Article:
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Governor's Office of Economic Development
Gov. Gary Herbert speaks at the 2016 Utah Economic Summit.

SALT LAKE CITY — Val Hale points to an adage that is never far from his mind, even as accolades and recognitions of Utah's robust economy and business environment continue to pile up:

"The only thing harder than reaching the top is staying there."

Acknowledging challenges, sharing the latest ideas and helping mediate new partnerships is what will help keep Utah an economic leader, said Hale, the executive director of Utah's Governor's Office of Economic Development.

And those are at the heart of Friday's 11th annual Utah Economic Summit in Salt Lake City.

"The summit provides us with an opportunity to bring together government officials, business leaders, topic experts, educators and others to talk about pertinent topics," Hale said. "This event helps us stay on top because we identify the issues we share and work together to address them."

The event is hosted by Gov. Gary Herbert, with sponsorship support coming from Utah Media Group (of which Deseret News is a partner), and noted conservative author and president of the American Enterprise Institute, Arthur Brooks, slated to deliver the event's keynote address.

The real nuts and bolts of the summit can be found in the 17 breakout sessions that offer opportunities for smaller group discussions with topic experts in a wide range of areas, from how to manage social media tools to international business strategies.

Priyanka Bakaya is the founder and CEO of Salt Lake City's PK Clean, an award-winning, clean energy company started in 2012 that has developed a highly efficient system for processing waste plastic back into fuel, essentially reversing the process of making petroleum-based plastics. Bakaya, who will be a panelist for a session focused on disruptive startups, said she hopes by sharing some insight on her experiences she can help entrepreneurs who may be making their first foray into business.

"We've been incredibly fortunate in gaining so much support, and much of it has come from just being located here in Utah," Bakaya said. "Many new businesses may not realize what's out there. … Salt Lake City may seem like a small place but the startup eco-system in the area is not."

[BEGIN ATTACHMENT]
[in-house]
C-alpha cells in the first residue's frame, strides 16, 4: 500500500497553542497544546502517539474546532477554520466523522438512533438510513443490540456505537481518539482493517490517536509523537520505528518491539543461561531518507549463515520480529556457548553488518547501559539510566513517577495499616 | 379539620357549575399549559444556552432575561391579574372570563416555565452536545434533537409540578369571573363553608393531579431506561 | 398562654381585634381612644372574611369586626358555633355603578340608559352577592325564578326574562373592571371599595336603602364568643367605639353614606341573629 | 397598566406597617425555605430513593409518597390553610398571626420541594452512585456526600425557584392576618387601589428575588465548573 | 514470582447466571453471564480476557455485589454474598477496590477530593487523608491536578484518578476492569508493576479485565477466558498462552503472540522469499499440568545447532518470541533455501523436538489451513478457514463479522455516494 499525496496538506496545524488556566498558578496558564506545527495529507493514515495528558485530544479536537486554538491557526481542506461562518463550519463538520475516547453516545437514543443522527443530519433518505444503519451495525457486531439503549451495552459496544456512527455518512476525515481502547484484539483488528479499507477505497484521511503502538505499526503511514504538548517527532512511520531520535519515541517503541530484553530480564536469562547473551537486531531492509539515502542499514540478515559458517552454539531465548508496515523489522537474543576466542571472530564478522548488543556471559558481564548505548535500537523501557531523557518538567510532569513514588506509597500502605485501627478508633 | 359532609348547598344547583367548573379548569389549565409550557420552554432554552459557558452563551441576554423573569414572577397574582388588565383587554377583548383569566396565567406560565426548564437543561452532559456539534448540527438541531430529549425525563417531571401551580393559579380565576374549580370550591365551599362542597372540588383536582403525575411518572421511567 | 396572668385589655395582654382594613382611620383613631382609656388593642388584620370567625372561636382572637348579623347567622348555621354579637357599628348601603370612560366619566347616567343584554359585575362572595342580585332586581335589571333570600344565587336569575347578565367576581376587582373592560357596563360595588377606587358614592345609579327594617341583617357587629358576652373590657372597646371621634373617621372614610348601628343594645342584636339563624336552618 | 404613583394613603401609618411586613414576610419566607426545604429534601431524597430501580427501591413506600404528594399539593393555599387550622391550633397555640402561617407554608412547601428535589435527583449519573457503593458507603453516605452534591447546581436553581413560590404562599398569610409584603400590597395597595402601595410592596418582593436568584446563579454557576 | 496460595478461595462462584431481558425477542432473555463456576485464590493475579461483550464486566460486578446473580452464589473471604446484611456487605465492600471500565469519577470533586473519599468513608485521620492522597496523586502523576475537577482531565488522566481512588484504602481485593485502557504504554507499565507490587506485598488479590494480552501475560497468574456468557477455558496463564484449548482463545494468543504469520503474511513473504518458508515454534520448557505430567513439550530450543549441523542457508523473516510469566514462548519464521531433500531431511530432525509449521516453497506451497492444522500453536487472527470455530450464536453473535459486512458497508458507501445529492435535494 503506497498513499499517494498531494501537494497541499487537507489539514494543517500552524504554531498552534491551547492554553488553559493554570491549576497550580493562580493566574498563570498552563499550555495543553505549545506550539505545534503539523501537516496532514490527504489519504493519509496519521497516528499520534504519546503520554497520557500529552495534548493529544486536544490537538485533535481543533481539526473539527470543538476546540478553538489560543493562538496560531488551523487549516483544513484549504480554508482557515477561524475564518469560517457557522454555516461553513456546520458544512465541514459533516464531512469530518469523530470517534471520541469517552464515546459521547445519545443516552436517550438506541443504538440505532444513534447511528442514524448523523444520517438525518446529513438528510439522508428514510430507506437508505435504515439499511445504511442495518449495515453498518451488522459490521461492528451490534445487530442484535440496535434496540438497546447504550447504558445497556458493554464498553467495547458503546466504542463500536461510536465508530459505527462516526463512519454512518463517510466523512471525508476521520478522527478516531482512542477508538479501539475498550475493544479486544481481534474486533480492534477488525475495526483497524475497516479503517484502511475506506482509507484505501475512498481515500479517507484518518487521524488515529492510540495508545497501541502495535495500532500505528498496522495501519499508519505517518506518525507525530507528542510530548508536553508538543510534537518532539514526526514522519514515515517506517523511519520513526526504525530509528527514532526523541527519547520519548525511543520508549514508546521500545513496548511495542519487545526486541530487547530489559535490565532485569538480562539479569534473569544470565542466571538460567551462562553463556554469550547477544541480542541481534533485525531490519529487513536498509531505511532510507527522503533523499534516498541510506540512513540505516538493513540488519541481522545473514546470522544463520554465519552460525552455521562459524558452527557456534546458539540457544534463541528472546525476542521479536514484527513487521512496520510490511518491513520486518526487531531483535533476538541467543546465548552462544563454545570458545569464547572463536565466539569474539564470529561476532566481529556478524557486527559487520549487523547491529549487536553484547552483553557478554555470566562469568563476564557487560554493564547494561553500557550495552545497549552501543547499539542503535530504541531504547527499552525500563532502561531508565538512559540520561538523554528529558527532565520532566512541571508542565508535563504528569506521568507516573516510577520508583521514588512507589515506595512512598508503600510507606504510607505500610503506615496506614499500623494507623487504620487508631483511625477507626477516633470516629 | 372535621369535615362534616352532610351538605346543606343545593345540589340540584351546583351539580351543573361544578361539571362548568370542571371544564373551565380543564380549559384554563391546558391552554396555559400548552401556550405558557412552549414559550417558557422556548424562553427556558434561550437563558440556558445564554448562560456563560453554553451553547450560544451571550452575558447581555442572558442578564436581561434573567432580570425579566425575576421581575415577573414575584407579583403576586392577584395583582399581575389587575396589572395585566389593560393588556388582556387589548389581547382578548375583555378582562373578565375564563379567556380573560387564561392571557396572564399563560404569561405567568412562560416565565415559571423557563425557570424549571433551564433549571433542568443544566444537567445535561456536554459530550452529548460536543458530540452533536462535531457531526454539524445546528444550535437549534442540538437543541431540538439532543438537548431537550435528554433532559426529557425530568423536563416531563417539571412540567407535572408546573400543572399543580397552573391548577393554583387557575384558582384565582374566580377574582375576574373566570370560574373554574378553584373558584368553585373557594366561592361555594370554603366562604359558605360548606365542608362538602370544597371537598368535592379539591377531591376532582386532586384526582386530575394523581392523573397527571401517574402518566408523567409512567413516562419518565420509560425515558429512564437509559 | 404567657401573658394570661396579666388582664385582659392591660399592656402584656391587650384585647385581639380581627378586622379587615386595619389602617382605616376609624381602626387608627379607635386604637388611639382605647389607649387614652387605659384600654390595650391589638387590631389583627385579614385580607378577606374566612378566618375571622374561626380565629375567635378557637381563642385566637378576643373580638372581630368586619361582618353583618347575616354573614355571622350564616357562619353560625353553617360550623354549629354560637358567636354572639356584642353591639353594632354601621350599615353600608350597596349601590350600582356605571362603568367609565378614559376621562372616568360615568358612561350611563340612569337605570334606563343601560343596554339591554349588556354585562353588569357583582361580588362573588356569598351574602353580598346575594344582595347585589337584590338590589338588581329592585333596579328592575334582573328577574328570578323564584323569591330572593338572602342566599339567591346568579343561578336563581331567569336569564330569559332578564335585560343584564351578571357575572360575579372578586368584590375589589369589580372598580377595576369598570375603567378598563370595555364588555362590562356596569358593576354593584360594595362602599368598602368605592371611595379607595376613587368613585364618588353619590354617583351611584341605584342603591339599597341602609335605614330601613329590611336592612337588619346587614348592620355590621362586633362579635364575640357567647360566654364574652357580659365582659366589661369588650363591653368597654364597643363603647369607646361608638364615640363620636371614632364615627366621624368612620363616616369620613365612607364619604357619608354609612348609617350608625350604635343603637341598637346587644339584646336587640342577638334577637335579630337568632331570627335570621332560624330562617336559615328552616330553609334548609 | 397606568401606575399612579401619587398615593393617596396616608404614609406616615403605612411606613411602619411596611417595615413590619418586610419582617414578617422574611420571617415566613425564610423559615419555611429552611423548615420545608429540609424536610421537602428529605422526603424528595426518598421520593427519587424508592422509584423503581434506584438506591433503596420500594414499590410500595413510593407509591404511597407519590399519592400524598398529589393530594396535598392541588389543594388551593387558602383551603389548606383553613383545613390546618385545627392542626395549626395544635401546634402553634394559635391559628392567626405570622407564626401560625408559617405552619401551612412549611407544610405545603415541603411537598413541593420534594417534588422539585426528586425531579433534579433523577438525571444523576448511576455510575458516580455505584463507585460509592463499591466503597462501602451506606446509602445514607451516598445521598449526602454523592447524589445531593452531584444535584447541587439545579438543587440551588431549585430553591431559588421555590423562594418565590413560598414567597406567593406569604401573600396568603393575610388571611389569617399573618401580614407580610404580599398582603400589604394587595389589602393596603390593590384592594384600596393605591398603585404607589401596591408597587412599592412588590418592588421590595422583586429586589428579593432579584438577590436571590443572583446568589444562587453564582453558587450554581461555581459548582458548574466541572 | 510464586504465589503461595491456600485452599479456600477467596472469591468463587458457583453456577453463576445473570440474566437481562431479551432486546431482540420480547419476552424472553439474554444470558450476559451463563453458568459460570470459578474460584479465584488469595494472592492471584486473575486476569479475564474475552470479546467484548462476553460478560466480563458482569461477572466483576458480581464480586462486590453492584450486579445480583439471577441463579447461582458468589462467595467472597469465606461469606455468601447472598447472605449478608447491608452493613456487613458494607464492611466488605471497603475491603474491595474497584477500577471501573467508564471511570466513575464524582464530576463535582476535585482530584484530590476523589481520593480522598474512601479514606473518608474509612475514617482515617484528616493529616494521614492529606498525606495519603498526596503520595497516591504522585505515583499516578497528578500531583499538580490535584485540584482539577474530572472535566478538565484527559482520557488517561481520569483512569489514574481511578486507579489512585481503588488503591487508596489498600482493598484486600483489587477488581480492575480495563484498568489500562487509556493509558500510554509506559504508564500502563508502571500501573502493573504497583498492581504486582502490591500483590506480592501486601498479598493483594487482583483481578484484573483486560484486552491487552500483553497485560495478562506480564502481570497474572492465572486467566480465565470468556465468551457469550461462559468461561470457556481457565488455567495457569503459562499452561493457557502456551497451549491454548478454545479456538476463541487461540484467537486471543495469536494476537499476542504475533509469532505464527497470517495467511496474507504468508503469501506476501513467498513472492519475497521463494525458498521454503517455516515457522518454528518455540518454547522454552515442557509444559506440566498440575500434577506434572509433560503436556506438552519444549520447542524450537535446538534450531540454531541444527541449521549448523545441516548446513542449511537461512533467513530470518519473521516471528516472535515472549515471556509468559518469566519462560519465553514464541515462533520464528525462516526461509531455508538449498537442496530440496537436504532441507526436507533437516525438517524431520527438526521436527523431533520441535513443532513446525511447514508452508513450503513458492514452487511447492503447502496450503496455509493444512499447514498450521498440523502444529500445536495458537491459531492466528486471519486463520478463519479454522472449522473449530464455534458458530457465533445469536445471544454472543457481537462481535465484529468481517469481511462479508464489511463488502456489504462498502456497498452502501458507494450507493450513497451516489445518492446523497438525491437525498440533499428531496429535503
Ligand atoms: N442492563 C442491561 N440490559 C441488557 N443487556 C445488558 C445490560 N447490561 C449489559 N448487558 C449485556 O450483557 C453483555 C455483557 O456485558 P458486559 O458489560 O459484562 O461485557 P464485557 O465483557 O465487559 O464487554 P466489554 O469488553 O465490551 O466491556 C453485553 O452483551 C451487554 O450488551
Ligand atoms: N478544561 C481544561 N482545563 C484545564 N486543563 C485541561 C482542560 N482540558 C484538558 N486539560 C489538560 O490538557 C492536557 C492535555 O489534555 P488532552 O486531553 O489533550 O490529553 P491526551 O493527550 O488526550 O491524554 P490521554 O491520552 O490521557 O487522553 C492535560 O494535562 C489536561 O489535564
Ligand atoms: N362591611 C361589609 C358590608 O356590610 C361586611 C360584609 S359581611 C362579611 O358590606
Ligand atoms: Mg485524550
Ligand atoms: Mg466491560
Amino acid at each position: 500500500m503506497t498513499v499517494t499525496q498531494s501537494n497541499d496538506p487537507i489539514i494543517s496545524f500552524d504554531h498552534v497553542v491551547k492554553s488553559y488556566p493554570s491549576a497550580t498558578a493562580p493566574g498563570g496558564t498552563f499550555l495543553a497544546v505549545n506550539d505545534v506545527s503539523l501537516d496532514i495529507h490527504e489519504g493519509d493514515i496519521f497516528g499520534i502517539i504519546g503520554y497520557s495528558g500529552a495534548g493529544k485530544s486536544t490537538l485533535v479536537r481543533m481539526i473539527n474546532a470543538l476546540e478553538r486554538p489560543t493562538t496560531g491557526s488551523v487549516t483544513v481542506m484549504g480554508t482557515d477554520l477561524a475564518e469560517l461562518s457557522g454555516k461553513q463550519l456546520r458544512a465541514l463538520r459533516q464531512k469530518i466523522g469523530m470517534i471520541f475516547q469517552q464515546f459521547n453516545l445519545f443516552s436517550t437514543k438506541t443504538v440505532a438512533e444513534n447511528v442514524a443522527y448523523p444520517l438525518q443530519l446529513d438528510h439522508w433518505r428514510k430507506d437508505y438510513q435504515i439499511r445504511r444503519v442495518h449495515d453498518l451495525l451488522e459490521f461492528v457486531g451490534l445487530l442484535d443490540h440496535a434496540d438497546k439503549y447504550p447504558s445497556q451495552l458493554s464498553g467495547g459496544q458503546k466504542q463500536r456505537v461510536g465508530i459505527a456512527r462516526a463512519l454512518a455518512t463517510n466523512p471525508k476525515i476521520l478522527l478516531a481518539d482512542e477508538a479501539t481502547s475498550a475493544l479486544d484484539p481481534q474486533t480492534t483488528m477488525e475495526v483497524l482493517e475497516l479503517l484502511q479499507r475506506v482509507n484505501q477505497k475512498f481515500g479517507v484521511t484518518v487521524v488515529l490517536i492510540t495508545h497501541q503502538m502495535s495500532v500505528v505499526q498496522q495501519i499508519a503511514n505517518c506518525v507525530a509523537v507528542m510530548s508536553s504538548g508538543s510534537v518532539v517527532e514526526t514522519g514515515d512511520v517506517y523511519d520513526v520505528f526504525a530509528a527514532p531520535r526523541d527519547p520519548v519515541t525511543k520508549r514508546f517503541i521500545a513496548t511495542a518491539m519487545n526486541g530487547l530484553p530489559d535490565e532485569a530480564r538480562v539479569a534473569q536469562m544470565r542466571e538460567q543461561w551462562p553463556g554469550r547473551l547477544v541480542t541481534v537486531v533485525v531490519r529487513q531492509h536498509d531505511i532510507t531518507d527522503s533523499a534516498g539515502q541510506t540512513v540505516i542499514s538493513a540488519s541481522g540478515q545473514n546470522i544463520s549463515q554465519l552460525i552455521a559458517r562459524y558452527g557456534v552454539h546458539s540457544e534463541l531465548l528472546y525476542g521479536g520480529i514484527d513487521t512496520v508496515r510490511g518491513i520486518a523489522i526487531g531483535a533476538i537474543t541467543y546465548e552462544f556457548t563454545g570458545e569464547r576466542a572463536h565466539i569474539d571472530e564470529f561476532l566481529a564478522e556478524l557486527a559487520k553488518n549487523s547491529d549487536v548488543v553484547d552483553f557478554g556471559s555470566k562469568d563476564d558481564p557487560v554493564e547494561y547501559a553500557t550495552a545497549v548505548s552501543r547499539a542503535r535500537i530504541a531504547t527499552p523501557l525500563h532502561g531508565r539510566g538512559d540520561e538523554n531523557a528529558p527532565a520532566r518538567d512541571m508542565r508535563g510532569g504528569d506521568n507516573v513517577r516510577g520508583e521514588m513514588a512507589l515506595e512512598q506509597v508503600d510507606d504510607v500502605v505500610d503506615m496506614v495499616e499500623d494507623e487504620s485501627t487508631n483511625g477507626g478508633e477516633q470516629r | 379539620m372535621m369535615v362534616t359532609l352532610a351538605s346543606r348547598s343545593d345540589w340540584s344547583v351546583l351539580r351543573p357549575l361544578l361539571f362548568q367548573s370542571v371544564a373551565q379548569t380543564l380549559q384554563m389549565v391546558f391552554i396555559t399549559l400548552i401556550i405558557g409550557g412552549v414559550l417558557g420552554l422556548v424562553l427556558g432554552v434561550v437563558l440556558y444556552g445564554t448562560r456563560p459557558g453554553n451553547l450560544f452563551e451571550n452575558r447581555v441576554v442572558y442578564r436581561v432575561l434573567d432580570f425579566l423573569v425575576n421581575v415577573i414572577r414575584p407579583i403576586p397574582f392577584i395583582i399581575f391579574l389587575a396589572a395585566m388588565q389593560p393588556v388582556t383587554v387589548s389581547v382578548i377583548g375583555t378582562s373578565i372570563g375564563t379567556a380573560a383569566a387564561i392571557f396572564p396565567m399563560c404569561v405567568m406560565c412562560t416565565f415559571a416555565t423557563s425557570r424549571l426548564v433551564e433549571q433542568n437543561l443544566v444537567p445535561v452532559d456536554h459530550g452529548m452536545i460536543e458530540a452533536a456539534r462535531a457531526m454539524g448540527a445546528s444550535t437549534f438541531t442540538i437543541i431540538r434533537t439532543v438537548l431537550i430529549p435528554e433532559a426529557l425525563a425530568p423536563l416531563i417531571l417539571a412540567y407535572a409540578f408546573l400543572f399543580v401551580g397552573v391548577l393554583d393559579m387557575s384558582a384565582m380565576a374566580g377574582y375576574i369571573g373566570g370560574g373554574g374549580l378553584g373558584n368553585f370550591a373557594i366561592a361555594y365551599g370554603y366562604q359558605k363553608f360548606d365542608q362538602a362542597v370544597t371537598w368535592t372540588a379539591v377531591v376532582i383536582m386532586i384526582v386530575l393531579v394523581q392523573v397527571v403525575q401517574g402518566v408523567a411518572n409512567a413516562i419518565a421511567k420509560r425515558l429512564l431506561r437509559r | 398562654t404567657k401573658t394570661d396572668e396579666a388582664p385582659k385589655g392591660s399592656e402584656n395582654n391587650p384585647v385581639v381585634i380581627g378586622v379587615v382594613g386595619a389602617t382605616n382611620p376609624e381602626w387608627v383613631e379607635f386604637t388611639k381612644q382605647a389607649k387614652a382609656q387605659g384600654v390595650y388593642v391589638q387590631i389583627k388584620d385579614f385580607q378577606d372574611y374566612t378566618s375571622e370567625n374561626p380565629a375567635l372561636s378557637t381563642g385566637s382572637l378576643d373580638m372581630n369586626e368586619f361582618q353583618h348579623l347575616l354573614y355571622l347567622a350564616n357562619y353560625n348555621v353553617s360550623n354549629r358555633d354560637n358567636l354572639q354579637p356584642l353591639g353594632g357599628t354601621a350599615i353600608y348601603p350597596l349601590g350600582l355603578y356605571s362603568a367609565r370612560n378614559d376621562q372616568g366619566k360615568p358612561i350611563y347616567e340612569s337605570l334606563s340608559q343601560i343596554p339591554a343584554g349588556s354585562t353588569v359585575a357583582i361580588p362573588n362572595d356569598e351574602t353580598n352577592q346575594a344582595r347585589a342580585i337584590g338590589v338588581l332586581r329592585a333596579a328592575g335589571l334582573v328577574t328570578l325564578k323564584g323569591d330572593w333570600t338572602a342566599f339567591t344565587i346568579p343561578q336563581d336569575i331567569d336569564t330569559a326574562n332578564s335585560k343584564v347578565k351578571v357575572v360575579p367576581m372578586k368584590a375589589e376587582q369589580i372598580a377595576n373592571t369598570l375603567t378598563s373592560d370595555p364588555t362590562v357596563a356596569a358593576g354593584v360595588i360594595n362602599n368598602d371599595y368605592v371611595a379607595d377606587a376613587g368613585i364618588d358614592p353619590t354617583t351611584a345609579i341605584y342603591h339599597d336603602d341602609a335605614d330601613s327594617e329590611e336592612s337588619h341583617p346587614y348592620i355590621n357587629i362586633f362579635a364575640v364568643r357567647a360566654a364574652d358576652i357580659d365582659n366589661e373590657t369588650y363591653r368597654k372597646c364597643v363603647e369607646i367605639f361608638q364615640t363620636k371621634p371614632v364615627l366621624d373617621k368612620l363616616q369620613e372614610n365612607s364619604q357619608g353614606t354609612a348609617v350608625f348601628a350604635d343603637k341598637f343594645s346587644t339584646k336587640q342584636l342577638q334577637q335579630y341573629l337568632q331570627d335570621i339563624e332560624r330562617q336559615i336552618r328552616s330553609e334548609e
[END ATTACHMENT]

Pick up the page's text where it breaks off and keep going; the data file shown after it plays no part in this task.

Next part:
Bakaya said financial assistance from local sources, like GOED and the Salt Lake City Economic Development Loan Fund, were critical in getting her operation off the ground. PK Clean also received strategic support from the University of Utah, that helped with development of an early prototype of her company's system.

Tema Laussen is the executive director of Utah tech giant InsideSales' Do Good Foundation and charged with overseeing the company's philanthropic efforts. That outreach includes playing an active role in the work to ensure Utah students are acquiring the skills they need to succeed in the modern work world.

"Giving back is so core to our values," Laussen said. "Part of that effort is about preparing our students to be hireable."

To that end, Laussen said InsideSales has been engaged in a program to teach coding skills to Utah fourth-, fifth- and sixth-graders. Teams of company employees, who volunteer their time, are teaching coding skills to students at two Utah schools using a curriculum developed by non-profit group code.org, aimed at expanding access to computer science skills.

Laussen said her company is working to grow the program and has even enlisted the help of fellow Silicon Slopes tech companies Domo and Vivint which have also "adopted" schools for free coding instruction. For InsideSales, it's an effort that is all upside.

"Our employees love it and we're actually playing a role in making change," Laussen said. "We're helping to teach computational thinking skills which have a positive effect on all their subjects."

And, it's programs like this that are helping address one of Utah's most pressing economic issues — job skills that match current job demands.

Hale said he attended a recent meeting of economic development leaders from 13 other states and the collective No. 1 challenge for every one of them was the lack of a workforce suited for the available jobs.

"A lot of businesses in this state want to grow and just can't find qualified workers," Hale said.

The networking, brainstorming and learning opportunities available at the economic summit, Hale said, play a part in finding solutions moving forward.

"Keeping Utah in its leading role takes an ongoing effort," he said. "And we're consistently looking to improve what we do at the summit to help all our businesses meet and address the challenges ahead."

For more information on the Utah Economic Summit, visit https://utaheconomicsummit.com/.